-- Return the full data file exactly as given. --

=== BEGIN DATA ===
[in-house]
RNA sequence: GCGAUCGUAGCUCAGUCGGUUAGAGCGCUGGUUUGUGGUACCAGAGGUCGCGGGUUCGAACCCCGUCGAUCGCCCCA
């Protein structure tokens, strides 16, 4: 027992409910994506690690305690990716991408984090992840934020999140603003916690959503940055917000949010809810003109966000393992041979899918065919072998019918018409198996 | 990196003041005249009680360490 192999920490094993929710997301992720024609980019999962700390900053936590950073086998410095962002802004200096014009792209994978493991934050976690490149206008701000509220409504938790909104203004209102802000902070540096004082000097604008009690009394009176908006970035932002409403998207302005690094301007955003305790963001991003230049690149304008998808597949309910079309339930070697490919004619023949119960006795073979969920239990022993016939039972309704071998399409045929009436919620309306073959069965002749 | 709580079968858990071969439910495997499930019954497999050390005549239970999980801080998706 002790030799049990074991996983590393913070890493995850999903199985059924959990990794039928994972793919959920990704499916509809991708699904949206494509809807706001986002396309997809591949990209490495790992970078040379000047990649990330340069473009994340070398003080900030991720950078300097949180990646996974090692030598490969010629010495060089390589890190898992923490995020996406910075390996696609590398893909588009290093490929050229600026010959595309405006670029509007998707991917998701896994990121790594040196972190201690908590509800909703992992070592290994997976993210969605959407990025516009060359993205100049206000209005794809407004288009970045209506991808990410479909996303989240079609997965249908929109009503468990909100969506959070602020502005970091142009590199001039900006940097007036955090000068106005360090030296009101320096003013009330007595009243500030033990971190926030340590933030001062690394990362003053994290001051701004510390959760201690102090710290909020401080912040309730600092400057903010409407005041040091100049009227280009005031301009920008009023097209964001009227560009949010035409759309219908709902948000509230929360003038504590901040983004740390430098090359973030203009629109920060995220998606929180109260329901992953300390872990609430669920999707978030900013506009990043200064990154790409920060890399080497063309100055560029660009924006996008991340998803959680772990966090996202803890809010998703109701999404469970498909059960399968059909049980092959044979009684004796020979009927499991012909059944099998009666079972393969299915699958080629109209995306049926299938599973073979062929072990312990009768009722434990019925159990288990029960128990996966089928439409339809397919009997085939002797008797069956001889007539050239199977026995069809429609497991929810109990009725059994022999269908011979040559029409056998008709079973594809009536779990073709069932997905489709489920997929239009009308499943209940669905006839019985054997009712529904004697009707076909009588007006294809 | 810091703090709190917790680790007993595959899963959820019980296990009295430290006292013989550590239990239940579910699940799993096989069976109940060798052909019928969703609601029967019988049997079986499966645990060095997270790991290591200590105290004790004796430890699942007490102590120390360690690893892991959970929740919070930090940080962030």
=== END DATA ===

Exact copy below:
[in-house]
RNA sequence: GCGAUCGUAGCUCAGUCGGUUAGAGCGCUGGUUUGUGGUACCAGAGGUCGCGGGUUCGAACCCCGUCGAUCGCCCCA
């Protein structure tokens, strides 16, 4: 027992409910994506690690305690990716991408984090992840934020999140603003916690959503940055917000949010809810003109966000393992041979899918065919072998019918018409198996 | 990196003041005249009680360490 192999920490094993929710997301992720024609980019999962700390900053936590950073086998410095962002802004200096014009792209994978493991934050976690490149206008701000509220409504938790909104203004209102802000902070540096004082000097604008009690009394009176908006970035932002409403998207302005690094301007955003305790963001991003230049690149304008998808597949309910079309339930070697490919004619023949119960006795073979969920239990022993016939039972309704071998399409045929009436919620309306073959069965002749 | 709580079968858990071969439910495997499930019954497999050390005549239970999980801080998706 002790030799049990074991996983590393913070890493995850999903199985059924959990990794039928994972793919959920990704499916509809991708699904949206494509809807706001986002396309997809591949990209490495790992970078040379000047990649990330340069473009994340070398003080900030991720950078300097949180990646996974090692030598490969010629010495060089390589890190898992923490995020996406910075390996696609590398893909588009290093490929050229600026010959595309405006670029509007998707991917998701896994990121790594040196972190201690908590509800909703992992070592290994997976993210969605959407990025516009060359993205100049206000209005794809407004288009970045209506991808990410479909996303989240079609997965249908929109009503468990909100969506959070602020502005970091142009590199001039900006940097007036955090000068106005360090030296009101320096003013009330007595009243500030033990971190926030340590933030001062690394990362003053994290001051701004510390959760201690102090710290909020401080912040309730600092400057903010409407005041040091100049009227280009005031301009920008009023097209964001009227560009949010035409759309219908709902948000509230929360003038504590901040983004740390430098090359973030203009629109920060995220998606929180109260329901992953300390872990609430669920999707978030900013506009990043200064990154790409920060890399080497063309100055560029660009924006996008991340998803959680772990966090996202803890809010998703109701999404469970498909059960399968059909049980092959044979009684004796020979009927499991012909059944099998009666079972393969299915699958080629109209995306049926299938599973073979062929072990312990009768009722434990019925159990288990029960128990996966089928439409339809397919009997085939002797008797069956001889007539050239199977026995069809429609497991929810109990009725059994022999269908011979040559029409056998008709079973594809009536779990073709069932997905489709489920997929239009009308499943209940669905006839019985054997009712529904004697009707076909009588007006294809 | 810091703090709190917790680790007993595959899963959820019980296990009295430290006292013989550590239990239940579910699940799993096989069976109940060798052909019928969703609601029967019988049997079986499966645990060095997270790991290591200590105290004790004796430890699942007490102590120390360690690893892991959970929740919070930090940080962030």